One embodiment includes a non-volatile storage apparatus comprising a temperature sensor configured to sense temperature; a NAND string comprising a first select transistor, a second select transistor, and data memory cells between the first select transistor and the second select transistor; a bit line connected to the first select transistor; a source line connected to the second select transistor; a first select line connected to the first select transistor; a second select line connected to the second select transistor; and a control circuit connected to the bit line, the source line, the first select line; the second select line and the temperature circuit. The control circuit is configured to erase the data memory cells by applying voltage pulses to the bit line, the source line, the first select line and the second select line to cause a first gate induced drain leakage (GIDL) current from the first select transistor into the data memory cells and a second GIDL current from the second select transistor into the data memory cells. The first GIDL current and the second GIDL current cause the data memory cells to change threshold voltages. The control circuit is configured to adjust at least one of the first GIDL current and the second GIDL current based a temperature sensed by the temperature sensor.

For purposes of this document, reference in the specification to “an embodiment,” “one embodiment,” “some embodiments,” or “another embodiment” may be used to describe different embodiments or the same embodiment.

For purposes of this document, a connection may be a direct connection or an indirect connection (e.g., via one or more others parts). In some cases, when an element is referred to as being connected or coupled to another element, the element may be directly connected to the other element or indirectly connected to the other element via intervening elements. When an element is referred to as being directly connected to another element, then there are no intervening elements between the element and the other element. Two devices are “in communication” if they are directly or indirectly connected so that they can communicate electronic signals between them.

For purposes of this document, the term “based on” may be read as “based at least in part on.”

For purposes of this document, without additional context, use of numerical terms such as a “first” object, a “second” object, and a “third” object may not imply an ordering of objects, but may instead be used for identification purposes to identify different objects.

For purposes of this document, the term “set” of objects may refer to a “set” of one or more of the objects.

The foregoing detailed description has been presented for purposes of illustration and description. It is not intended to be exhaustive or to limit to the precise form disclosed. Many modifications and variations are possible in light of the above teaching. The described embodiments were chosen in order to best explain the principles of the proposed technology and its practical application, to thereby enable others skilled in the art to best utilize it in various embodiments and with various modifications as are suited to the particular use contemplated. It is intended that the scope be defined by the claims appended hereto.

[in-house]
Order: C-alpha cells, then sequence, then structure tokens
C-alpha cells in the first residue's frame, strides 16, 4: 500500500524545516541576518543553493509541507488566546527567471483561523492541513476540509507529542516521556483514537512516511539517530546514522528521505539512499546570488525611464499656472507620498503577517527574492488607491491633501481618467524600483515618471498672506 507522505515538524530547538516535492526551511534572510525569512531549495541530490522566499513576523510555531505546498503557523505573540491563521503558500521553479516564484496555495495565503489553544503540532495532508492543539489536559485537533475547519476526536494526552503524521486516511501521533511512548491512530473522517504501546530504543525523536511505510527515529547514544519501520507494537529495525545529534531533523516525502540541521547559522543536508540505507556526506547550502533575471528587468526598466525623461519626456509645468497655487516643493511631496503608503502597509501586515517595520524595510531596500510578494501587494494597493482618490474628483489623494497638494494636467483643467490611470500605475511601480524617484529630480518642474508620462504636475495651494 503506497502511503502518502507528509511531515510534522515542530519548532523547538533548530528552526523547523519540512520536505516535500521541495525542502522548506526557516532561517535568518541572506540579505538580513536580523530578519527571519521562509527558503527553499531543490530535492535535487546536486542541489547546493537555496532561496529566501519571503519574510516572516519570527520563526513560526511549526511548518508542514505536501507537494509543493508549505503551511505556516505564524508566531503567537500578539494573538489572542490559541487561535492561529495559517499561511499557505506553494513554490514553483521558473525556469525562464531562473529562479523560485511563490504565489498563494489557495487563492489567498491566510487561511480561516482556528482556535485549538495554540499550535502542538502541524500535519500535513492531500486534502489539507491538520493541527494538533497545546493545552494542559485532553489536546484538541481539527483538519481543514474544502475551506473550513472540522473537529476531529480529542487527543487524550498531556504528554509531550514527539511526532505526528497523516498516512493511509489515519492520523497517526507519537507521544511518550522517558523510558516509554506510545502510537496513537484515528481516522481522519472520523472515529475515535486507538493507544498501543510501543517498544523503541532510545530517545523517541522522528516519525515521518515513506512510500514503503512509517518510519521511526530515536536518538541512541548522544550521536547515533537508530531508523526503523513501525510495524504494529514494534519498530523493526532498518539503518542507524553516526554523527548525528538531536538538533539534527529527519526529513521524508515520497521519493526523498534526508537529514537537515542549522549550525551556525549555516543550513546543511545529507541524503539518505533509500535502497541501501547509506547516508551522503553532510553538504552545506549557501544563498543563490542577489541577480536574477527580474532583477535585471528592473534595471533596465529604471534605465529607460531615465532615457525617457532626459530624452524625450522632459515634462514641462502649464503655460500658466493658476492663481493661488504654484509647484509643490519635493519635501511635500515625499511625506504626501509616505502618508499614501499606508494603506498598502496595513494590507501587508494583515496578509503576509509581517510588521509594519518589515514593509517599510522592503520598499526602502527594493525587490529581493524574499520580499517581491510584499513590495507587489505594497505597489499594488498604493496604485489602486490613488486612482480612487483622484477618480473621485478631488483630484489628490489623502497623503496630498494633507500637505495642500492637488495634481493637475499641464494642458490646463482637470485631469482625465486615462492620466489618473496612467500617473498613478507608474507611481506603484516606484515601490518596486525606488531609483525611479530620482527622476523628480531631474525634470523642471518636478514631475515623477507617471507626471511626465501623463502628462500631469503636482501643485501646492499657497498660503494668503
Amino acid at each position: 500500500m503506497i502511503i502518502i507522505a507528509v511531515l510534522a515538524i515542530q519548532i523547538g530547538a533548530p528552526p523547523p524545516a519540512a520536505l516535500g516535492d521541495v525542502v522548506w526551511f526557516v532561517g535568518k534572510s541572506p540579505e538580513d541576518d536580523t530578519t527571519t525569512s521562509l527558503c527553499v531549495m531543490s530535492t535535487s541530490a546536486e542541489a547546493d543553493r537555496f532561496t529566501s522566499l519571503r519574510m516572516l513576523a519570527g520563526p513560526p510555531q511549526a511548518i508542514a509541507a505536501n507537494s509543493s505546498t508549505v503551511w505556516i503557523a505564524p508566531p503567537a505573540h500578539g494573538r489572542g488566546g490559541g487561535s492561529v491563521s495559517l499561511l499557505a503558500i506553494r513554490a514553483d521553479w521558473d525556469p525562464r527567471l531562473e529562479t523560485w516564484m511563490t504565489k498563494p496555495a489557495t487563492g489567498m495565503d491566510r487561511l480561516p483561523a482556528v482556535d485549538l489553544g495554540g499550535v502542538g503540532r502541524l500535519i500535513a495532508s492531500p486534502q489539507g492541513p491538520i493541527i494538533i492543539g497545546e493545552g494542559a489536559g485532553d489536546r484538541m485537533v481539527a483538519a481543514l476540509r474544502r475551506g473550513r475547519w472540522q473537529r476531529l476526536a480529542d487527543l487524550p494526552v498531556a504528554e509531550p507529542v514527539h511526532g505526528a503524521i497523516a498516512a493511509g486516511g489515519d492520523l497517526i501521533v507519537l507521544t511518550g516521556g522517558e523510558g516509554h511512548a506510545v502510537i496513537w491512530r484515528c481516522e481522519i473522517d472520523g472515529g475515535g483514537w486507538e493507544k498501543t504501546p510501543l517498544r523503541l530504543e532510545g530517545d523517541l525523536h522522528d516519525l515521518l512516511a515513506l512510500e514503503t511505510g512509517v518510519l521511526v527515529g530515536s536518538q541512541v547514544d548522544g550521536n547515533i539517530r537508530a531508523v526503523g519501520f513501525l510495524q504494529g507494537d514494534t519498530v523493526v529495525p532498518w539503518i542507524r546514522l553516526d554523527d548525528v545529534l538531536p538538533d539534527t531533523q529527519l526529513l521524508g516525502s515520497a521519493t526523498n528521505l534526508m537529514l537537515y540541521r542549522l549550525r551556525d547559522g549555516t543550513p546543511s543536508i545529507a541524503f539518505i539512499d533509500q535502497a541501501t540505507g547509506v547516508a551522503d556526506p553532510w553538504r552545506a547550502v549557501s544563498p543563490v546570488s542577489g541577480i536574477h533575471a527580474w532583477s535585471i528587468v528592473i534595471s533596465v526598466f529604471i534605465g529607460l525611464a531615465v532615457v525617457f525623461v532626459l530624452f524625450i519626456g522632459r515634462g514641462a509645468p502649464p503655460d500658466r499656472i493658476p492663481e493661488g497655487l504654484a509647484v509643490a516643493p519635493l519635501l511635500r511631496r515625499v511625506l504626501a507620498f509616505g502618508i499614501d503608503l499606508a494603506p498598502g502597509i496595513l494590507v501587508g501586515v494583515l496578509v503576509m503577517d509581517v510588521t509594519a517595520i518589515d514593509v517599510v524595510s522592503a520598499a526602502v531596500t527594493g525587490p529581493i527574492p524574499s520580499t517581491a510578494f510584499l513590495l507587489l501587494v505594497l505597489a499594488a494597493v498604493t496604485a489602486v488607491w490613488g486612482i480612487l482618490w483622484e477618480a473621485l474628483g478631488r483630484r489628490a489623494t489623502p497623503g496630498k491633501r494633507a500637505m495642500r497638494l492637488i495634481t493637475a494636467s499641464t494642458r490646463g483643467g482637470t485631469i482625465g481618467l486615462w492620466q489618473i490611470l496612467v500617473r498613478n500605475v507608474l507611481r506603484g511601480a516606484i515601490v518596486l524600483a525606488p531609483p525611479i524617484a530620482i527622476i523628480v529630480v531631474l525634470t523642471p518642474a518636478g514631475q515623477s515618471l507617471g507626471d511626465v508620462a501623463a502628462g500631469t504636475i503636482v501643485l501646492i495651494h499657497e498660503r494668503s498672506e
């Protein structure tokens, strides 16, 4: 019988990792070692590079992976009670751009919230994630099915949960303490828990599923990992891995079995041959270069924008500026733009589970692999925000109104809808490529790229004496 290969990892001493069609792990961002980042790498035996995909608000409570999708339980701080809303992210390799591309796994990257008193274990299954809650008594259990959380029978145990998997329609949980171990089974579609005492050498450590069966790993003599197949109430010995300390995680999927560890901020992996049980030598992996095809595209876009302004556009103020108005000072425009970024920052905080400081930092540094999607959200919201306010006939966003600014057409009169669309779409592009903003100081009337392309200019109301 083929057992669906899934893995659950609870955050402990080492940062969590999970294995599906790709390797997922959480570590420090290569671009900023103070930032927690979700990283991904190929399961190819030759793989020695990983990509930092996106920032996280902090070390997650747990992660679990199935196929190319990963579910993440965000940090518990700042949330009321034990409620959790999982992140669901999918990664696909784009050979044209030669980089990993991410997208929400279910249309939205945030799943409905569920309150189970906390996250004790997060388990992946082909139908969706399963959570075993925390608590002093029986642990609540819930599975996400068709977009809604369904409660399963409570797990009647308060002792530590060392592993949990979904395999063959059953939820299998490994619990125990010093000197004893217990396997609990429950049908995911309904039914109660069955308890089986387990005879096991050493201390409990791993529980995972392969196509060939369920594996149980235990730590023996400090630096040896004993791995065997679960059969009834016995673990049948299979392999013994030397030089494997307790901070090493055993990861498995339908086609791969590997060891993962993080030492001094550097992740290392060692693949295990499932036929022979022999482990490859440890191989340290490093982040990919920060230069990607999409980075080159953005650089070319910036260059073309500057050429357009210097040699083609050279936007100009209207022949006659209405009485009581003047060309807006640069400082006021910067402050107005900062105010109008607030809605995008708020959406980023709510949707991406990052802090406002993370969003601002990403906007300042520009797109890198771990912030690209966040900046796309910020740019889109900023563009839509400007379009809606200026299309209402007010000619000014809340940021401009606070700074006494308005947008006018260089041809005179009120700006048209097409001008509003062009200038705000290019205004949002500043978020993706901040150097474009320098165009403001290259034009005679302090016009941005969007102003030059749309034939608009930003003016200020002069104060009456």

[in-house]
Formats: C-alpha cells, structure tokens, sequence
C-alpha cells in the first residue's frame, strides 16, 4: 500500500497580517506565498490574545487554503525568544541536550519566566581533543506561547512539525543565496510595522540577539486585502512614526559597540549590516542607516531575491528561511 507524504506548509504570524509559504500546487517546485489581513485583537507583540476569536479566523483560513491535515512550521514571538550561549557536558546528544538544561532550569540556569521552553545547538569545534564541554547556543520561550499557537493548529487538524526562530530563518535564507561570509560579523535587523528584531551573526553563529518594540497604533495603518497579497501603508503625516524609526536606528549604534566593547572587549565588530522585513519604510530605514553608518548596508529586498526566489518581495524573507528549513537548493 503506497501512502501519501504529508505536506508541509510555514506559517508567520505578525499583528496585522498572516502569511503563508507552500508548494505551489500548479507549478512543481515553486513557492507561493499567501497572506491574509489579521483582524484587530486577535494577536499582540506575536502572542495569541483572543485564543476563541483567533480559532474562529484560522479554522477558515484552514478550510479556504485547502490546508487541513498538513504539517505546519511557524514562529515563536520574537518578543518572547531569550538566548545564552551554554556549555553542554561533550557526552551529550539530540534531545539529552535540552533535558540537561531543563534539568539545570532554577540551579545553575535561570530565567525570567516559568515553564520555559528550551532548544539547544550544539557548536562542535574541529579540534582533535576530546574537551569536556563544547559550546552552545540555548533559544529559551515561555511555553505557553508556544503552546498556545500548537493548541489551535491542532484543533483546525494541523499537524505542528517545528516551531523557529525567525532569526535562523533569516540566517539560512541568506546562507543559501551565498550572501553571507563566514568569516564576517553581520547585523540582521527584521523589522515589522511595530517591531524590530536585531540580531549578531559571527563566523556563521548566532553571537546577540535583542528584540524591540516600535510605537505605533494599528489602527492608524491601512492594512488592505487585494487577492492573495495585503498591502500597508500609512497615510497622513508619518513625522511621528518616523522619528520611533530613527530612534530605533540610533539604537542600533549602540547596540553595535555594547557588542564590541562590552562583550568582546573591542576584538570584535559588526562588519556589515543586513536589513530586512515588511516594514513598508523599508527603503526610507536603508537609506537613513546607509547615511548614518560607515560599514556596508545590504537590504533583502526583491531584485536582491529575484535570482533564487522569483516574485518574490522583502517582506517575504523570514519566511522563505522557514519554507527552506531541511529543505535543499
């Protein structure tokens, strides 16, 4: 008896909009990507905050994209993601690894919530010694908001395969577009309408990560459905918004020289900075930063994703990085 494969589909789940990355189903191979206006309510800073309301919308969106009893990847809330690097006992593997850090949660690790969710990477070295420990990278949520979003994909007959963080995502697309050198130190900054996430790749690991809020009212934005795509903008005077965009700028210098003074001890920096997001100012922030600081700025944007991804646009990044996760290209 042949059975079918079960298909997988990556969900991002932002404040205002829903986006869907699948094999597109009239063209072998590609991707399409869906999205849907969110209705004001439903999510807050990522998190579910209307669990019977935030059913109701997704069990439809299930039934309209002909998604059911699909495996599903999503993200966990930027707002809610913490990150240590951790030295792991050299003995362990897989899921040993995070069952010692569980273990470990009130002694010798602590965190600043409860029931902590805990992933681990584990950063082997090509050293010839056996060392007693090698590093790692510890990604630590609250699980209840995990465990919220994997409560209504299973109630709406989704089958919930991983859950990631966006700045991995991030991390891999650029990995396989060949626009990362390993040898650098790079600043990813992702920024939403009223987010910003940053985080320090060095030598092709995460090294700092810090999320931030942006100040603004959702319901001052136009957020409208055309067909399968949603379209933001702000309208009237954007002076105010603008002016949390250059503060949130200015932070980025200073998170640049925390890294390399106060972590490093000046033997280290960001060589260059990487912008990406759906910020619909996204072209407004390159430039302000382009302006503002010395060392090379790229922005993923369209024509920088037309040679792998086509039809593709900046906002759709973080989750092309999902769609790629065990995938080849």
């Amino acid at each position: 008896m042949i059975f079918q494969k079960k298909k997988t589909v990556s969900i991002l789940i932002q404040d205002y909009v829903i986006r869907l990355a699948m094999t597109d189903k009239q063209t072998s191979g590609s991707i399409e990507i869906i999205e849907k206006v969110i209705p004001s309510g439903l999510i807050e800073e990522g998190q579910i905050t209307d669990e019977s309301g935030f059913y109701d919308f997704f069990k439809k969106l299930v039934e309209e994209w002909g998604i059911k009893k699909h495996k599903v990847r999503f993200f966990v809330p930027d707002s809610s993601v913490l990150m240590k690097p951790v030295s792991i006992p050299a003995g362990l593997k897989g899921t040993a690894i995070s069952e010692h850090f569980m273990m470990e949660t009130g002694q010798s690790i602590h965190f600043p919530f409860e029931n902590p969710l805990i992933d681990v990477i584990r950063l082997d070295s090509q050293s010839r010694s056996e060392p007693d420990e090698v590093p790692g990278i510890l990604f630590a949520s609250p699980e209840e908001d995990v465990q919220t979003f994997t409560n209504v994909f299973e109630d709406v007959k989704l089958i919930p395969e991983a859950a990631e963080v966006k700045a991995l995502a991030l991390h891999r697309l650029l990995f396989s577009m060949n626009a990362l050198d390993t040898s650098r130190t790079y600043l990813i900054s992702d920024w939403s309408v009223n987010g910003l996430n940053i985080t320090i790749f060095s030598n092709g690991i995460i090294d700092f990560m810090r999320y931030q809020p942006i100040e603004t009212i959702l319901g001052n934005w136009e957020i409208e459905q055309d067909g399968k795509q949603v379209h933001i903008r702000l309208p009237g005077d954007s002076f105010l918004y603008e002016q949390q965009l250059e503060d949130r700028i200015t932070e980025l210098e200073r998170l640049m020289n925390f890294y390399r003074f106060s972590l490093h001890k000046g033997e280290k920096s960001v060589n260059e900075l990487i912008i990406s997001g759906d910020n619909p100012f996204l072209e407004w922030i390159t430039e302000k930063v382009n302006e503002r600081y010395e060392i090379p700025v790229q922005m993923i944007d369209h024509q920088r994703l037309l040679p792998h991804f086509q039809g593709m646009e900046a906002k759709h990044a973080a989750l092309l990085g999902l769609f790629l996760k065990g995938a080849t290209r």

Claims

1. A non-volatile storage apparatus, comprising:

a plurality of non-volatile memory cells;
a first pathway connected to the plurality of non-volatile memory cells;
a second pathway connected to the plurality of non-volatile memory cells; and
a control circuit connected to the first pathway and the second pathway, the control circuit is configured to compensate based on temperature for a temperature dependent impedance mismatch between the first pathway and the second pathway during a memory operation on the plurality of non-volatile memory cells.

2. The non-volatile storage apparatus of claim 1, wherein:

the control circuit is configured to compensate based on temperature for the temperature dependent impedance mismatch between the first pathway and the second pathway by adjusting an impedance of the first pathway based on temperature.

3. The non-volatile storage apparatus of claim 1, wherein:

the control circuit is configured to compensate based on temperature for the temperature dependent impedance mismatch between the first pathway and the second pathway by delaying a start time of a voltage pulse applied to the first pathway based on temperature.

4. The non-volatile storage apparatus of claim 1, wherein:

the control circuit is configured to compensate based on temperature for the temperature dependent impedance mismatch between the first pathway and the second pathway by changing a steady state magnitude of a voltage pulse applied to the first pathway based on temperature.

5. The non-volatile storage apparatus of claim 1, wherein:

the memory operation is an erase operation; and
the control circuit is configured to compensate based on temperature for the temperature dependent impedance mismatch between the first pathway and the second pathway when providing voltage pulses to the plurality of non-volatile memory cells for the erase operation.